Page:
This is hugely depressing: Despite the Brazilian government's recent crackdown on illegal logging in the Amazon rainforest, rates of deforestation are booming, with far more acreage clear-cut over the last nine months than were torched over the full year before that. The rates had been especially high in the 1990s, but slowed again in the early '00s, until a gradual uptick began a couple of years ago, culminating in the recent rise. And the year's deforestation is not even close to finished: "The Amazon's dry season, when farmers do most of their burning and clearing, starts this month. That means the 12-month total ending in August will surely climb, said Marcelo Marquesini, a Brazil-based forests expert with the international environmental group Greenpeace."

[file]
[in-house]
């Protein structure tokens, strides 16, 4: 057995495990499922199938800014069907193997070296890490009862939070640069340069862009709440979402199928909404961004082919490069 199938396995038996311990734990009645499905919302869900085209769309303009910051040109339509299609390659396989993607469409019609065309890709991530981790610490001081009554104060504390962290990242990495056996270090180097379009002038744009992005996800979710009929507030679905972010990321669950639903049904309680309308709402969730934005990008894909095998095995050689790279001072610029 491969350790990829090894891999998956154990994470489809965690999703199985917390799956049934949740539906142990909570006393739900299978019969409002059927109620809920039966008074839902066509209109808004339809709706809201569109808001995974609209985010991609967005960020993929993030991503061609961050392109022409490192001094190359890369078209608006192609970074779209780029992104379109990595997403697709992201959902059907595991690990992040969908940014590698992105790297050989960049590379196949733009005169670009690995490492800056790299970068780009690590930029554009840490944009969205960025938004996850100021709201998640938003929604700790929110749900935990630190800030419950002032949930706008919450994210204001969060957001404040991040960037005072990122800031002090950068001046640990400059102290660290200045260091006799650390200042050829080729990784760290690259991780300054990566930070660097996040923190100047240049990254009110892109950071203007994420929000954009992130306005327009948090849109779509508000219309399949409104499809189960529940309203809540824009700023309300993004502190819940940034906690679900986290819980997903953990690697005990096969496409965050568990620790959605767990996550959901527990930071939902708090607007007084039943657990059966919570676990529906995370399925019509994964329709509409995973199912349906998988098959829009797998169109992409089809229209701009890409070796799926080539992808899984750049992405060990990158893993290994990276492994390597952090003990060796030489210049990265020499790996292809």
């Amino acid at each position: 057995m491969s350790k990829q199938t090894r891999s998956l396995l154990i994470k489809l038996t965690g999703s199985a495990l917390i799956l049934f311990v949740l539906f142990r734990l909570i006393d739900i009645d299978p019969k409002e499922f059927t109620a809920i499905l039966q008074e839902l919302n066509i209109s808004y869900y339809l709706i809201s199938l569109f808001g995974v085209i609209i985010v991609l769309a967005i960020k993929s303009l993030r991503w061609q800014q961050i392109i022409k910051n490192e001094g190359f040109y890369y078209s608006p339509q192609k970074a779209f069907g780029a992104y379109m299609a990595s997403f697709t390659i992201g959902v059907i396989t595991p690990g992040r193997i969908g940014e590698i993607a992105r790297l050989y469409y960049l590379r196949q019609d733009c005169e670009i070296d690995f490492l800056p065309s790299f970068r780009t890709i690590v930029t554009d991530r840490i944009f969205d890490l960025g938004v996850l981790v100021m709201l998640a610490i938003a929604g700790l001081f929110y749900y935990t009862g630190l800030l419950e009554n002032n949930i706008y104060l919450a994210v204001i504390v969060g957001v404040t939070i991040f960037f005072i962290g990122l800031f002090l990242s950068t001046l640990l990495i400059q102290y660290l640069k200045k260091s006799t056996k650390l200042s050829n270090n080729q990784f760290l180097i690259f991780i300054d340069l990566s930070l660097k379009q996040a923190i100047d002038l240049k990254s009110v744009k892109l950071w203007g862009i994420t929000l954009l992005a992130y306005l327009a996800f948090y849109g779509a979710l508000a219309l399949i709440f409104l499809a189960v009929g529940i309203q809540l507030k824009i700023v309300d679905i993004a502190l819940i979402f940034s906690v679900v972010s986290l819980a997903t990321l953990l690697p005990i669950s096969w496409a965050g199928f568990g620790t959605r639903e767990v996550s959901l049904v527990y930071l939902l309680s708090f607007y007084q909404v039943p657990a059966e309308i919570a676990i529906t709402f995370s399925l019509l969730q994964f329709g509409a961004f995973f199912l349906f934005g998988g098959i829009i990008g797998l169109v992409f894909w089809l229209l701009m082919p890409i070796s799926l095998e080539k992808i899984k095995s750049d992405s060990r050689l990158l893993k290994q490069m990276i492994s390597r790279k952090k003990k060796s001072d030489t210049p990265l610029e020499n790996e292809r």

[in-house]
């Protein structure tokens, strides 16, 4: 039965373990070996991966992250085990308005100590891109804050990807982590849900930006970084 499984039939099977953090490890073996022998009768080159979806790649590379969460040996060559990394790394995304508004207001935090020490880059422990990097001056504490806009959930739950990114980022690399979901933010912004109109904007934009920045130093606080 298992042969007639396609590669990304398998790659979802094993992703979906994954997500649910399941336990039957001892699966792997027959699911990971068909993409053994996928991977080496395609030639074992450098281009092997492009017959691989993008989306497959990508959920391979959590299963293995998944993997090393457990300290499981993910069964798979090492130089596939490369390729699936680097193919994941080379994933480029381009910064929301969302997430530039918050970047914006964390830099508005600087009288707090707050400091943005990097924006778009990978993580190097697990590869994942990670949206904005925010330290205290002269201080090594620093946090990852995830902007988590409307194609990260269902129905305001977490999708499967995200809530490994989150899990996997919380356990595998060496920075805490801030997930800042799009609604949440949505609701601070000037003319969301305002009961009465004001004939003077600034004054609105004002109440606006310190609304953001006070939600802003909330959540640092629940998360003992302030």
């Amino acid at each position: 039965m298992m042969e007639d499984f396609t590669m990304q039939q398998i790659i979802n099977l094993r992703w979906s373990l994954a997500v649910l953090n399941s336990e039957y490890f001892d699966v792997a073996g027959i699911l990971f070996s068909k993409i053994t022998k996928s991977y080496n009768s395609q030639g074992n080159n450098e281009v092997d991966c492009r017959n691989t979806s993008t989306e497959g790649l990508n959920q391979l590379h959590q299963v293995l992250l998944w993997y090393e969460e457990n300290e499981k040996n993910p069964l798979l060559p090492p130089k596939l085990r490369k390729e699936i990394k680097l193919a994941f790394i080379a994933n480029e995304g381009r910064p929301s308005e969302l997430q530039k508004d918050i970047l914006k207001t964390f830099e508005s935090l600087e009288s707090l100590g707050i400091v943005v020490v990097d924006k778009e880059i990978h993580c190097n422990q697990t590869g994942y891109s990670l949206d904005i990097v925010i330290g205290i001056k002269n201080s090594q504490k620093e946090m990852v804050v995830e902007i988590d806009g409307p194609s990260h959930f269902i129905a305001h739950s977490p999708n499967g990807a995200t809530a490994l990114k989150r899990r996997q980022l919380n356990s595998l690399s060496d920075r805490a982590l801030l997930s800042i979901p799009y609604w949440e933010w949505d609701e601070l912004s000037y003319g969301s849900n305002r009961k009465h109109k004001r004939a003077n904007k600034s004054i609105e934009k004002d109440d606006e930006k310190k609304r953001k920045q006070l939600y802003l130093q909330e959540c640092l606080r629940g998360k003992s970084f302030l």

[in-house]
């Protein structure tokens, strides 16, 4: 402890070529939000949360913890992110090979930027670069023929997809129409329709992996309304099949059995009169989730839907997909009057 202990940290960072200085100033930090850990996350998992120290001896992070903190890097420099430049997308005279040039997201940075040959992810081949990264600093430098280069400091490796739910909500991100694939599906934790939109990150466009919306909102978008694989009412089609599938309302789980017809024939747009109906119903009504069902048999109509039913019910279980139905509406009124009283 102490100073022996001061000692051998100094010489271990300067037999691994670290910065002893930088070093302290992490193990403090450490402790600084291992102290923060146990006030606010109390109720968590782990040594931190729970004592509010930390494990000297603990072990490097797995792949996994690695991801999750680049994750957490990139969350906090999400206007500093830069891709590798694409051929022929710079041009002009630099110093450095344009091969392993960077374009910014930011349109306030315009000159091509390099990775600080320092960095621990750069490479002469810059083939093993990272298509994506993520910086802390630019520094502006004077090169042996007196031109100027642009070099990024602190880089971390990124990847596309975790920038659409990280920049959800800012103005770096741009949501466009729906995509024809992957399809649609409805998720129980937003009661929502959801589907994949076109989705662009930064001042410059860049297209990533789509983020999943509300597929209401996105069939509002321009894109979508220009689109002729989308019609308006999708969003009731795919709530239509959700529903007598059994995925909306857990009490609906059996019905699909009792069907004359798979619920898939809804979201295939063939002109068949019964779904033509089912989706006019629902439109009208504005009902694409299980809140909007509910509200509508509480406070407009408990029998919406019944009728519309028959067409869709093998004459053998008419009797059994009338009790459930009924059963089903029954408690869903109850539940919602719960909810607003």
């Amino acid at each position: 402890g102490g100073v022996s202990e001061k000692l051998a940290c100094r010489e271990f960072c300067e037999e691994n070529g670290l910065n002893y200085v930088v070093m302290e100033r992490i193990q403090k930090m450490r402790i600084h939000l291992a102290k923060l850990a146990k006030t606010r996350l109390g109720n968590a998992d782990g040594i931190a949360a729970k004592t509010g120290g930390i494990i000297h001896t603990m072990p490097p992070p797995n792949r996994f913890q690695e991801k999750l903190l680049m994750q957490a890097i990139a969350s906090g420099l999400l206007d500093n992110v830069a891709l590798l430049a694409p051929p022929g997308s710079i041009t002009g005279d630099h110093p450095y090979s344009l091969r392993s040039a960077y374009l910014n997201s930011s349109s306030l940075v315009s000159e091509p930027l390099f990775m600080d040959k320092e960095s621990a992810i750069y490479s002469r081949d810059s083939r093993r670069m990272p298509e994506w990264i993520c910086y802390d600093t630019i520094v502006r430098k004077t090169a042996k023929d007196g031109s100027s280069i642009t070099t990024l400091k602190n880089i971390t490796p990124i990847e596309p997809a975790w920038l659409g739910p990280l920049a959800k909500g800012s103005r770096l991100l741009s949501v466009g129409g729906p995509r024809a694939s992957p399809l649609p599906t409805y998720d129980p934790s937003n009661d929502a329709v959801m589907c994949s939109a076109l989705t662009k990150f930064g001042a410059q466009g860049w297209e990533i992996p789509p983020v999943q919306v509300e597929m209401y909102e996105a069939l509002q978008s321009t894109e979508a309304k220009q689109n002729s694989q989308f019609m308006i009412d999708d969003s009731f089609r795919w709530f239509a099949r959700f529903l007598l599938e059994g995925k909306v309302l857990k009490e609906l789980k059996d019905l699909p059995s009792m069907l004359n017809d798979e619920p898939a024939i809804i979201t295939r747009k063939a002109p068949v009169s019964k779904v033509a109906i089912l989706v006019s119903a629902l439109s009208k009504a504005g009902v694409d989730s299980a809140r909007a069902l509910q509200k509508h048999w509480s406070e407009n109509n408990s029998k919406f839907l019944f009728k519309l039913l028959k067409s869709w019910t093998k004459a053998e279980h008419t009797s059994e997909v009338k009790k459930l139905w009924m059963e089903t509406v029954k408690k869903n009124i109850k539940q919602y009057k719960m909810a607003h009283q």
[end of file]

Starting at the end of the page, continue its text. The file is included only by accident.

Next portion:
The deforestation isn't just a problem for the animal and human species living in the Amazon; it has also led to Brazil's status as the world's fourth-largest emitter of carbon dioxide, since the trees, once harvested, are burned, releasing massive amounts of greenhouse gases into the atmosphere.
The New York Times ran a piece in April about "Operation Arc of Fire," the Brazilian government's controversial plan to enforce logging laws with teams of armed soldiers. Since Arc of Fire has only just begun, it's probably too soon to judge whether it's working--but at deforestation's exponential rate, there may not be much time to judge in any case.